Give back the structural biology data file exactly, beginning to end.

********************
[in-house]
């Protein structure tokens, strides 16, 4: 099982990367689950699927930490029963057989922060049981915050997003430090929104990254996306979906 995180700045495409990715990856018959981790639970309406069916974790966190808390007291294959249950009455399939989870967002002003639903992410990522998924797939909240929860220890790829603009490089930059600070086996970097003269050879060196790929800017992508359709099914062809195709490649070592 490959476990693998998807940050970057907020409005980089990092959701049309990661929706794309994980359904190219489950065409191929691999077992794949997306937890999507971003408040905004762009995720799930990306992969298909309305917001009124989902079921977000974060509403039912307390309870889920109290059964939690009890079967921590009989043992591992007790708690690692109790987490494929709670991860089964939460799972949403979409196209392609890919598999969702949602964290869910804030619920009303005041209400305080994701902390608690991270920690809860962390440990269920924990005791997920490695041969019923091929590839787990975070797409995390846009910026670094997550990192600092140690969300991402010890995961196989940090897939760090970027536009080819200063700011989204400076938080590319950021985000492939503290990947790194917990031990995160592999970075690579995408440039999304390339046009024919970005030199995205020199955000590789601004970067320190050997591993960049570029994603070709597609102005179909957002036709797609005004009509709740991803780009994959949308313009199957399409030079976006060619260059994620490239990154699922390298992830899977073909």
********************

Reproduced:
[in-house]
């Protein structure tokens, strides 16, 4: 099982990367689950699927930490029963057989922060049981915050997003430090929104990254996306979906 995180700045495409990715990856018959981790639970309406069916974790966190808390007291294959249950009455399939989870967002002003639903992410990522998924797939909240929860220890790829603009490089930059600070086996970097003269050879060196790929800017992508359709099914062809195709490649070592 490959476990693998998807940050970057907020409005980089990092959701049309990661929706794309994980359904190219489950065409191929691999077992794949997306937890999507971003408040905004762009995720799930990306992969298909309305917001009124989902079921977000974060509403039912307390309870889920109290059964939690009890079967921590009989043992591992007790708690690692109790987490494929709670991860089964939460799972949403979409196209392609890919598999969702949602964290869910804030619920009303005041209400305080994701902390608690991270920690809860962390440990269920924990005791997920490695041969019923091929590839787990975070797409995390846009910026670094997550990192600092140690969300991402010890995961196989940090897939760090970027536009080819200063700011989204400076938080590319950021985000492939503290990947790194917990031990995160592999970075690579995408440039999304390339046009024919970005030199995205020199955000590789601004970067320190050997591993960049570029994603070709597609102005179909957002036709797609005004009509709740991803780009994959949308313009199957399409030079976006060619260059994620490239990154699922390298992830899977073909």